Lou’s research journey into mental health within education settings
Lou Norman, PhD student at the University of Gloucestershire.
“Having studied both undergraduate and postgraduate taught degrees at the University of Gloucestershire, I was reluctant to move to another university to do a PhD. My journey with the University of Gloucestershire started eight years ago, when as a mature student, with a family, I was making enquiries about degree courses in Education. From the outset, the team at the School of Education and Humanities were encouraging, welcoming and friendly and I haven’t looked back since.
My PhD journey started in 2018, building on my master’s dissertation topic, which had explored the impact that different educational experiences have on academic achievement. This time I wanted to research the impact of mental health issues and perceptions of mental health issues within a sixth form setting. Mental health is a fascinating area of research, and whilst it currently seems quite en-vogue, that is not the driving force behind my research. There are so many complex issues facing young women at this age, not only with how the brain is developing alongside other physiological changes, but also self-efficacy, exam results, relationships and not forgetting the current Covid-19 pandemic.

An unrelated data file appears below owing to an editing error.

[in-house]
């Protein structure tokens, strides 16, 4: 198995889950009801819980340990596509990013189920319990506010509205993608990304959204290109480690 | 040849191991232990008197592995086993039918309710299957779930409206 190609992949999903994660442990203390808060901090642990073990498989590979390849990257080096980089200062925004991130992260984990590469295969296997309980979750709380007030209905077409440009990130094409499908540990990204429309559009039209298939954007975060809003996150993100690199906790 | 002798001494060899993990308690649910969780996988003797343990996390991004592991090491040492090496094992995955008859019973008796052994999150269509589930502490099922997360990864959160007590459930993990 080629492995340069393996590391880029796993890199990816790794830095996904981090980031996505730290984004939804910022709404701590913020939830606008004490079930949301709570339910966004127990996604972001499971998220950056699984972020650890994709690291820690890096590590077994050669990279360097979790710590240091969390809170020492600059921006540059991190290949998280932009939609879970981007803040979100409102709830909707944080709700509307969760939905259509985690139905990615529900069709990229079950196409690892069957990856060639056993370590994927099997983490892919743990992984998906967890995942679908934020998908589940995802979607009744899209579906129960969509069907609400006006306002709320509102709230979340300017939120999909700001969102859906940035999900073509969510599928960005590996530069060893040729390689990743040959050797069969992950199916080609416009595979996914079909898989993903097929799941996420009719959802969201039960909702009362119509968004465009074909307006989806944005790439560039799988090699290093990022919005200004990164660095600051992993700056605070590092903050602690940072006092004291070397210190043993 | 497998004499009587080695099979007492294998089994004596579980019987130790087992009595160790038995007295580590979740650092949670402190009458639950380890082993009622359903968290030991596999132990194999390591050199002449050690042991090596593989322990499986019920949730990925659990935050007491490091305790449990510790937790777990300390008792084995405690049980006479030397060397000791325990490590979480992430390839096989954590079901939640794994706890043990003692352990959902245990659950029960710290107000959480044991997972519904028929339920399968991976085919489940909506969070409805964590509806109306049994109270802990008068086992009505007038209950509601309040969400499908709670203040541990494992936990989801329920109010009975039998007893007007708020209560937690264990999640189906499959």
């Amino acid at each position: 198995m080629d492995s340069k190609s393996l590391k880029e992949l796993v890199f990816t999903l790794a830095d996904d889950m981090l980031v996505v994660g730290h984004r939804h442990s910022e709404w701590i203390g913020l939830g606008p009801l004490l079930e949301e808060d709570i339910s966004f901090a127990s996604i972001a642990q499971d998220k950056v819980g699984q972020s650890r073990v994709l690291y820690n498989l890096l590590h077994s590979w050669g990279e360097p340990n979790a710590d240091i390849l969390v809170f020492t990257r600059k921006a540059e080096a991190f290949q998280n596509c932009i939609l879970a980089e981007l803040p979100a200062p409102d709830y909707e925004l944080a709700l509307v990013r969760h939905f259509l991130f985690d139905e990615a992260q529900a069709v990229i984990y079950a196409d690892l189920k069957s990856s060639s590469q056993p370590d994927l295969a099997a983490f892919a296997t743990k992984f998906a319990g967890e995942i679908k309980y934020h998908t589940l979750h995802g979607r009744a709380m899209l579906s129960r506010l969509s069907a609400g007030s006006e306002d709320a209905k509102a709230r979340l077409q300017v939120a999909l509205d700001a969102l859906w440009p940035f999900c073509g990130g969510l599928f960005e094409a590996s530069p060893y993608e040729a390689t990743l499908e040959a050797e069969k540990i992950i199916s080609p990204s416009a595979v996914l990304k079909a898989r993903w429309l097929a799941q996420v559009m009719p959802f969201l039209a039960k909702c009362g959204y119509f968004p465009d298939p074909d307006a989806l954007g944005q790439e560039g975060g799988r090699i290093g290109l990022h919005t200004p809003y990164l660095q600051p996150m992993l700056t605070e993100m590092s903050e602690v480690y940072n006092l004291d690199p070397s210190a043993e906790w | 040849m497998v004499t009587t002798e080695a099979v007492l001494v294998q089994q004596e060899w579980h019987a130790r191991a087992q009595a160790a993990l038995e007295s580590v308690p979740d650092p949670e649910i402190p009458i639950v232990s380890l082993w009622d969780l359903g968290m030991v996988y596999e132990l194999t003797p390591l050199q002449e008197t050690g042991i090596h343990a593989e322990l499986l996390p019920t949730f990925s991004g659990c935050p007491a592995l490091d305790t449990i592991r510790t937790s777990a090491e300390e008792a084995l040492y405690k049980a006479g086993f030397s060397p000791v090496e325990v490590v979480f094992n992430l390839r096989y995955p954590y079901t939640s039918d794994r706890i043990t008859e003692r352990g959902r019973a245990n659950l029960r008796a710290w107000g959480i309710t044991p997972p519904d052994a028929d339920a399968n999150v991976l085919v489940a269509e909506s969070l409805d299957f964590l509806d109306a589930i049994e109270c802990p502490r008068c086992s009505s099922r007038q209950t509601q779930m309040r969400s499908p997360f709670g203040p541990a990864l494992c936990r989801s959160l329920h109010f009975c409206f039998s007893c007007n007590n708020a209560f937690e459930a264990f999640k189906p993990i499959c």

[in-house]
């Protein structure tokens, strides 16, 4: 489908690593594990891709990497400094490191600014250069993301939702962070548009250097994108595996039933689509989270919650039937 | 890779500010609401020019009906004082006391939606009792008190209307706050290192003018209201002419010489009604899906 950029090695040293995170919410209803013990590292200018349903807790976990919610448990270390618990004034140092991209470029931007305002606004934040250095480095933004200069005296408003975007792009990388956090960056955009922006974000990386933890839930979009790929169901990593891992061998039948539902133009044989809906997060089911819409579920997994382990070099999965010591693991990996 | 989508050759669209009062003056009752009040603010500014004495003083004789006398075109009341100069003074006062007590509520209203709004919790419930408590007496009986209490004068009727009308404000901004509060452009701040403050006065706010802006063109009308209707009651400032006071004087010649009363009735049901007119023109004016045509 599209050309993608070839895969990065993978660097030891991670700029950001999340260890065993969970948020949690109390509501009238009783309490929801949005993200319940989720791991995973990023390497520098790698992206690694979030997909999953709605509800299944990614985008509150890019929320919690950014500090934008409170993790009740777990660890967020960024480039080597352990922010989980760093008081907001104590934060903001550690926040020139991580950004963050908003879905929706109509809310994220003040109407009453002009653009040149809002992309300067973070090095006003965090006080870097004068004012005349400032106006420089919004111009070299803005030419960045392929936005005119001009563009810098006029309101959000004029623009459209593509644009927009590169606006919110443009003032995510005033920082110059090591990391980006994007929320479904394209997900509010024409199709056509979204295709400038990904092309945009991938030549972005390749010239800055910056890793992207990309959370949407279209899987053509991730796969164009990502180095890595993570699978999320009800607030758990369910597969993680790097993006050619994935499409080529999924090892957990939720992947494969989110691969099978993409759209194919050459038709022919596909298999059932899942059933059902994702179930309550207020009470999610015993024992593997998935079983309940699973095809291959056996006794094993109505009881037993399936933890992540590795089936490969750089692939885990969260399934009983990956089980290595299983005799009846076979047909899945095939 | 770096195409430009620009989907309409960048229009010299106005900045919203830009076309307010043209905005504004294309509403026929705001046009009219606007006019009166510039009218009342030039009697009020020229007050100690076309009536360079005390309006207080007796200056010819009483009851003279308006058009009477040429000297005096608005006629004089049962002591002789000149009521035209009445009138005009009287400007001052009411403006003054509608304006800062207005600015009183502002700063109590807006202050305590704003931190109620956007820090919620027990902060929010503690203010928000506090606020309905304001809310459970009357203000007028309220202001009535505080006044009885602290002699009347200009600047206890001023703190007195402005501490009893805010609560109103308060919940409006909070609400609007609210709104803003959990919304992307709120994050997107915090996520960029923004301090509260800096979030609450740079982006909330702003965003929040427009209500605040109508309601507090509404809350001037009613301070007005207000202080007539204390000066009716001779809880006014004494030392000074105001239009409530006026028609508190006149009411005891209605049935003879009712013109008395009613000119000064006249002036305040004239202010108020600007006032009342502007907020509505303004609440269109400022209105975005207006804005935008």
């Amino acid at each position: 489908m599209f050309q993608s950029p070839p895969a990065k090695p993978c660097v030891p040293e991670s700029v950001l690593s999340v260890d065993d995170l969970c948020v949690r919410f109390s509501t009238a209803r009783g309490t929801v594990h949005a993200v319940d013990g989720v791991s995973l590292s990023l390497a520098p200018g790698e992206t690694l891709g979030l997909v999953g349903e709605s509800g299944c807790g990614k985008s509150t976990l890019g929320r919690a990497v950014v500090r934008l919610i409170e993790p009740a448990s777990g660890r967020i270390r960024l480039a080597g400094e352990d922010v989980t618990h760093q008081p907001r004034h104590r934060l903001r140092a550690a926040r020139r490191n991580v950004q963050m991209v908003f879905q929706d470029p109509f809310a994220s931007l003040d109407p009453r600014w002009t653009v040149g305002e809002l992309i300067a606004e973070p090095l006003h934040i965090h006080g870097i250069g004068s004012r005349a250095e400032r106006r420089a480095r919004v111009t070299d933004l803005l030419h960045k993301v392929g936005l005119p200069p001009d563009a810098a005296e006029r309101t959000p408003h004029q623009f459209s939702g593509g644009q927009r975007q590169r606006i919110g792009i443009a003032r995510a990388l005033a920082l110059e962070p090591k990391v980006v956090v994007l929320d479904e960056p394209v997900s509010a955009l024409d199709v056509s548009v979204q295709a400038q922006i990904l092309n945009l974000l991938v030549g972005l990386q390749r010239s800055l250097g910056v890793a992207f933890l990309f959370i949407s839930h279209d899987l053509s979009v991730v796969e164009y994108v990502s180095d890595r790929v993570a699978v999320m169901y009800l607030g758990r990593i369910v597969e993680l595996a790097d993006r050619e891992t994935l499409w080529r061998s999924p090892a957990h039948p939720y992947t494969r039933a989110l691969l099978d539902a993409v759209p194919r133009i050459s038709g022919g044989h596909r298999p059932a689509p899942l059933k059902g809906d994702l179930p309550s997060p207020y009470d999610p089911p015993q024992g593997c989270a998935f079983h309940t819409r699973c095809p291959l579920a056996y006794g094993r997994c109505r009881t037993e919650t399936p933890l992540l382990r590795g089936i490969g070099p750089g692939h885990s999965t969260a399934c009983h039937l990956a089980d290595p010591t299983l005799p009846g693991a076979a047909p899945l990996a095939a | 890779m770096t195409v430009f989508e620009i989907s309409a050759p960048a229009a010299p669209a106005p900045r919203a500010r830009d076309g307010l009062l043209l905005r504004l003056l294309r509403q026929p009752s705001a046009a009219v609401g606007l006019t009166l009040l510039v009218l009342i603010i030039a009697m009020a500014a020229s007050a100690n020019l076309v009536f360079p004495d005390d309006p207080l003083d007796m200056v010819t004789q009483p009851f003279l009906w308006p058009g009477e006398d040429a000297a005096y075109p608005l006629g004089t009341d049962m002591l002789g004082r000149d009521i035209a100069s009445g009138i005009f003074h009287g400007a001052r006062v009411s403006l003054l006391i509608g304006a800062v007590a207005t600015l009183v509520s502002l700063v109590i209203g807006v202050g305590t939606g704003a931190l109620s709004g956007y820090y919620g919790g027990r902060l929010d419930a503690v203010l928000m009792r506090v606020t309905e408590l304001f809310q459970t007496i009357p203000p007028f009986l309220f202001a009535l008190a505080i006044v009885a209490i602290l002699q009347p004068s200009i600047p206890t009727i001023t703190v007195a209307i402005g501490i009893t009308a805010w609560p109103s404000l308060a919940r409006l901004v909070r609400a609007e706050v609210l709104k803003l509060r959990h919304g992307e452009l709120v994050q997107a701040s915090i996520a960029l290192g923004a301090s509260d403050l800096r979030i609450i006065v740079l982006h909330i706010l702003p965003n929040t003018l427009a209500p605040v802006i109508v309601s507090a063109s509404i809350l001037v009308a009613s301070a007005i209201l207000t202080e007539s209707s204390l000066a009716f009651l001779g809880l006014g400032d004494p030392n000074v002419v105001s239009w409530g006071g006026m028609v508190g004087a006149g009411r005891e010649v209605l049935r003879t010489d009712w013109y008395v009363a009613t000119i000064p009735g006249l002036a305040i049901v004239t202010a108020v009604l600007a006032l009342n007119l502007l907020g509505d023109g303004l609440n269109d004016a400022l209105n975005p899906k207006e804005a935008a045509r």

Some of my participants have not yet taken any formal exams, and the pressure to perform in order to gain university entry or move on to the next stage are immense. Support in schools for mental health issues is a bit of a misnomer too, with many participants reporting that the support is good in lower school but not sixth form. There is also the stigma of mental health issues and not wanting to share or speak to peers or friends about it. This really is a social media generation, with individuals only showing the good life on social media, whilst behind social media, there is often a different story.
As I enter my final year, it brings a feeling of sadness of leaving somewhere where I have loved studying. However, during my time at the university, and with support from all my tutors, I have developed a passion for research. So, as I look to move on, I take my desire to continue researching into how there can be more support in schools for female sixth-formers mental health, and hopefully, in the future teach at higher education level.”